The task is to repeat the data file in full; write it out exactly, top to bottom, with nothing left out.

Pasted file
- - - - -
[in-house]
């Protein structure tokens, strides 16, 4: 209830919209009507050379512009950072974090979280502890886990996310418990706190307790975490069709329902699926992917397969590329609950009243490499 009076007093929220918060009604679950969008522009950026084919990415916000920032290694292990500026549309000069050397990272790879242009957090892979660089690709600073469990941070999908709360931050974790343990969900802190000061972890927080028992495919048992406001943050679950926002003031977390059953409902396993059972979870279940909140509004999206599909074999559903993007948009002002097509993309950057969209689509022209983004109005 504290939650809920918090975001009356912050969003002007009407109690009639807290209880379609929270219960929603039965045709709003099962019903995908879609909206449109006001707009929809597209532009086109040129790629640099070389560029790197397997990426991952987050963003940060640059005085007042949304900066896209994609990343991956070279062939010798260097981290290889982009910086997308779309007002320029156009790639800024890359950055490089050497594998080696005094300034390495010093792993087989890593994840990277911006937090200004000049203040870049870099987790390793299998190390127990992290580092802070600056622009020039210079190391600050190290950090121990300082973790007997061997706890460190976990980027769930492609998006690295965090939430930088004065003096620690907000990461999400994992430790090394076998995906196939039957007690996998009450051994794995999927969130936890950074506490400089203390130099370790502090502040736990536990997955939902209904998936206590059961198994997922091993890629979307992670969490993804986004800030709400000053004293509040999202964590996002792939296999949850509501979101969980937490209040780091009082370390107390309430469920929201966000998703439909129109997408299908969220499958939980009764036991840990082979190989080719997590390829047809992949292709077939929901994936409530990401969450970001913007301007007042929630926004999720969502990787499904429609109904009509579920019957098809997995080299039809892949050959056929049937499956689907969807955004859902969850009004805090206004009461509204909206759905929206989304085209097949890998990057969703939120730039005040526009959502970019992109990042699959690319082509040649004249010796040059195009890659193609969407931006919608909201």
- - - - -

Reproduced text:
[in-house]
């Protein structure tokens, strides 16, 4: 209830919209009507050379512009950072974090979280502890886990996310418990706190307790975490069709329902699926992917397969590329609950009243490499 009076007093929220918060009604679950969008522009950026084919990415916000920032290694292990500026549309000069050397990272790879242009957090892979660089690709600073469990941070999908709360931050974790343990969900802190000061972890927080028992495919048992406001943050679950926002003031977390059953409902396993059972979870279940909140509004999206599909074999559903993007948009002002097509993309950057969209689509022209983004109005 504290939650809920918090975001009356912050969003002007009407109690009639807290209880379609929270219960929603039965045709709003099962019903995908879609909206449109006001707009929809597209532009086109040129790629640099070389560029790197397997990426991952987050963003940060640059005085007042949304900066896209994609990343991956070279062939010798260097981290290889982009910086997308779309007002320029156009790639800024890359950055490089050497594998080696005094300034390495010093792993087989890593994840990277911006937090200004000049203040870049870099987790390793299998190390127990992290580092802070600056622009020039210079190391600050190290950090121990300082973790007997061997706890460190976990980027769930492609998006690295965090939430930088004065003096620690907000990461999400994992430790090394076998995906196939039957007690996998009450051994794995999927969130936890950074506490400089203390130099370790502090502040736990536990997955939902209904998936206590059961198994997922091993890629979307992670969490993804986004800030709400000053004293509040999202964590996002792939296999949850509501979101969980937490209040780091009082370390107390309430469920929201966000998703439909129109997408299908969220499958939980009764036991840990082979190989080719997590390829047809992949292709077939929901994936409530990401969450970001913007301007007042929630926004999720969502990787499904429609109904009509579920019957098809997995080299039809892949050959056929049937499956689907969807955004859902969850009004805090206004009461509204909206759905929206989304085209097949890998990057969703939120730039005040526009959502970019992109990042699959690319082509040649004249010796040059195009890659193609969407931006919608909201």